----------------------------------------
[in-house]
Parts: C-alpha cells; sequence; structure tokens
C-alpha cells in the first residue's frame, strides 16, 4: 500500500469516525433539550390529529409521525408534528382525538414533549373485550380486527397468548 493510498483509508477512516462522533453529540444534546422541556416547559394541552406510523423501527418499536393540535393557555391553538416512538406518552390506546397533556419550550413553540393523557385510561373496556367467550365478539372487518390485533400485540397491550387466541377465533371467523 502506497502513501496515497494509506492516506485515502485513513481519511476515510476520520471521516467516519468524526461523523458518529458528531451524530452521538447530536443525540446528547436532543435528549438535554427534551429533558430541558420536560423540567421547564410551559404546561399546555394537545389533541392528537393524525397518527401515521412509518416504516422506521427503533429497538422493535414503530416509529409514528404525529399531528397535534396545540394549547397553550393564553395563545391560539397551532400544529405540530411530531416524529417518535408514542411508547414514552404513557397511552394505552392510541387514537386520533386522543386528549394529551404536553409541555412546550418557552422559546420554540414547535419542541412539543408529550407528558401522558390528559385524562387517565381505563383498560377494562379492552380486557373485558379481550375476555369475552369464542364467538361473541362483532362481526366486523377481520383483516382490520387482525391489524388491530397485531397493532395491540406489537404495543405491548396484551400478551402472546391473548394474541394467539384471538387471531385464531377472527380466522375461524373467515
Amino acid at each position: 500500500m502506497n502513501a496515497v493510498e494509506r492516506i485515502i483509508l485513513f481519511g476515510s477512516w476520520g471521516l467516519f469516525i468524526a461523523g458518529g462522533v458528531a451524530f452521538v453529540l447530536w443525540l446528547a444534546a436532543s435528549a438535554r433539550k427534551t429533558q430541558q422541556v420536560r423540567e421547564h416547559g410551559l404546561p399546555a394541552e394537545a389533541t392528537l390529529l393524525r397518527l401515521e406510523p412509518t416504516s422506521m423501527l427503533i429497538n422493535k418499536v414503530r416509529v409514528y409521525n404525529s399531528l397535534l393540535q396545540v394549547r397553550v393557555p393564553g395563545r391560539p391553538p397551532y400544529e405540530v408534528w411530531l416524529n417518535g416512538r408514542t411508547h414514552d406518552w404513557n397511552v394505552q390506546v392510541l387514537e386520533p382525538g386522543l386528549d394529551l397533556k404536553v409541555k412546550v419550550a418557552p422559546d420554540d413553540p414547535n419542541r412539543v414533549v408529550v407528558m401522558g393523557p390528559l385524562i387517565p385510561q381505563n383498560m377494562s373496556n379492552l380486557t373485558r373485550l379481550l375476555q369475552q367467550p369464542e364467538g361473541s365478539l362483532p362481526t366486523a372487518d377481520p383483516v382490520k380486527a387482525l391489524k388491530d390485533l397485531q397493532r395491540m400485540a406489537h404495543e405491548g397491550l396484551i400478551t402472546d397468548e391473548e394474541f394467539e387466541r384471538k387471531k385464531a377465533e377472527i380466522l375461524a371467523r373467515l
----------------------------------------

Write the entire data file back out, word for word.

[in-house]
Parts: C-alpha cells; sequence; structure tokens
C-alpha cells in the first residue's frame, strides 16, 4: 500500500469516525433539550390529529409521525408534528382525538414533549373485550380486527397468548 493510498483509508477512516462522533453529540444534546422541556416547559394541552406510523423501527418499536393540535393557555391553538416512538406518552390506546397533556419550550413553540393523557385510561373496556367467550365478539372487518390485533400485540397491550387466541377465533371467523 502506497502513501496515497494509506492516506485515502485513513481519511476515510476520520471521516467516519468524526461523523458518529458528531451524530452521538447530536443525540446528547436532543435528549438535554427534551429533558430541558420536560423540567421547564410551559404546561399546555394537545389533541392528537393524525397518527401515521412509518416504516422506521427503533429497538422493535414503530416509529409514528404525529399531528397535534396545540394549547397553550393564553395563545391560539397551532400544529405540530411530531416524529417518535408514542411508547414514552404513557397511552394505552392510541387514537386520533386522543386528549394529551404536553409541555412546550418557552422559546420554540414547535419542541412539543408529550407528558401522558390528559385524562387517565381505563383498560377494562379492552380486557373485558379481550375476555369475552369464542364467538361473541362483532362481526366486523377481520383483516382490520387482525391489524388491530397485531397493532395491540406489537404495543405491548396484551400478551402472546391473548394474541394467539384471538387471531385464531377472527380466522375461524373467515
Amino acid at each position: 500500500m502506497n502513501a496515497v493510498e494509506r492516506i485515502i483509508l485513513f481519511g476515510s477512516w476520520g471521516l467516519f469516525i468524526a461523523g458518529g462522533v458528531a451524530f452521538v453529540l447530536w443525540l446528547a444534546a436532543s435528549a438535554r433539550k427534551t429533558q430541558q422541556v420536560r423540567e421547564h416547559g410551559l404546561p399546555a394541552e394537545a389533541t392528537l390529529l393524525r397518527l401515521e406510523p412509518t416504516s422506521m423501527l427503533i429497538n422493535k418499536v414503530r416509529v409514528y409521525n404525529s399531528l397535534l393540535q396545540v394549547r397553550v393557555p393564553g395563545r391560539p391553538p397551532y400544529e405540530v408534528w411530531l416524529n417518535g416512538r408514542t411508547h414514552d406518552w404513557n397511552v394505552q390506546v392510541l387514537e386520533p382525538g386522543l386528549d394529551l397533556k404536553v409541555k412546550v419550550a418557552p422559546d420554540d413553540p414547535n419542541r412539543v414533549v408529550v407528558m401522558g393523557p390528559l385524562i387517565p385510561q381505563n383498560m377494562s373496556n379492552l380486557t373485558r373485550l379481550l375476555q369475552q367467550p369464542e364467538g361473541s365478539l362483532p362481526t366486523a372487518d377481520p383483516v382490520k380486527a387482525l391489524k388491530d390485533l397485531q397493532r395491540m400485540a406489537h404495543e405491548g397491550l396484551i400478551t402472546d397468548e391473548e394474541f394467539e387466541r384471538k387471531k385464531a377465533e377472527i380466522l375461524a371467523r373467515l